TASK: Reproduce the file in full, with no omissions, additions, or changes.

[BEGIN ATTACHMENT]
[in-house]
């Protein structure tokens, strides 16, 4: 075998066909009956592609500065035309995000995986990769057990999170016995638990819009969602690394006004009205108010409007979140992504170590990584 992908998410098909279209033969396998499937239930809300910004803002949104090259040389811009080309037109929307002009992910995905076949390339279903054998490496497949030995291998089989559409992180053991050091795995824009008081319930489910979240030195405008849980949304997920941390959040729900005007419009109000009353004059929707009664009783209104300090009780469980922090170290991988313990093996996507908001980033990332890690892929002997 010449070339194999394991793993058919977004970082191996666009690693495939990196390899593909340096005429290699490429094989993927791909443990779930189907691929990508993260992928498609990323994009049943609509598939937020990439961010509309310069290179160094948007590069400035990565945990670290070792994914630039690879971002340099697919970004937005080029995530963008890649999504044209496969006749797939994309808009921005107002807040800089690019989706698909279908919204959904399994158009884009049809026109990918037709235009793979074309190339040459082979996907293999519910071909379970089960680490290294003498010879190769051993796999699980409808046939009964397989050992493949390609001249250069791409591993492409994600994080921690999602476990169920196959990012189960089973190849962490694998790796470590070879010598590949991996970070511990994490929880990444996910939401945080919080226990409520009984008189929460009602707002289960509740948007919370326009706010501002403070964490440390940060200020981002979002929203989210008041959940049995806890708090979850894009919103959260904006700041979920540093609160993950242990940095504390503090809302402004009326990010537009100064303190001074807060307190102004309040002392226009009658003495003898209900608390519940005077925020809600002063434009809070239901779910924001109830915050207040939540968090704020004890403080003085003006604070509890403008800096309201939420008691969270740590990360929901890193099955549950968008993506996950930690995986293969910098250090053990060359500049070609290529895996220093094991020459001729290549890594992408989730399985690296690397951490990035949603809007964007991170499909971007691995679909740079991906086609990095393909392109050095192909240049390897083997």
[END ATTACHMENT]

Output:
[in-house]
């Protein structure tokens, strides 16, 4: 075998066909009956592609500065035309995000995986990769057990999170016995638990819009969602690394006004009205108010409007979140992504170590990584 992908998410098909279209033969396998499937239930809300910004803002949104090259040389811009080309037109929307002009992910995905076949390339279903054998490496497949030995291998089989559409992180053991050091795995824009008081319930489910979240030195405008849980949304997920941390959040729900005007419009109000009353004059929707009664009783209104300090009780469980922090170290991988313990093996996507908001980033990332890690892929002997 010449070339194999394991793993058919977004970082191996666009690693495939990196390899593909340096005429290699490429094989993927791909443990779930189907691929990508993260992928498609990323994009049943609509598939937020990439961010509309310069290179160094948007590069400035990565945990670290070792994914630039690879971002340099697919970004937005080029995530963008890649999504044209496969006749797939994309808009921005107002807040800089690019989706698909279908919204959904399994158009884009049809026109990918037709235009793979074309190339040459082979996907293999519910071909379970089960680490290294003498010879190769051993796999699980409808046939009964397989050992493949390609001249250069791409591993492409994600994080921690999602476990169920196959990012189960089973190849962490694998790796470590070879010598590949991996970070511990994490929880990444996910939401945080919080226990409520009984008189929460009602707002289960509740948007919370326009706010501002403070964490440390940060200020981002979002929203989210008041959940049995806890708090979850894009919103959260904006700041979920540093609160993950242990940095504390503090809302402004009326990010537009100064303190001074807060307190102004309040002392226009009658003495003898209900608390519940005077925020809600002063434009809070239901779910924001109830915050207040939540968090704020004890403080003085003006604070509890403008800096309201939420008691969270740590990360929901890193099955549950968008993506996950930690995986293969910098250090053990060359500049070609290529895996220093094991020459001729290549890594992408989730399985690296690397951490990035949603809007964007991170499909971007691995679909740079991906086609990095393909392109050095192909240049390897083997």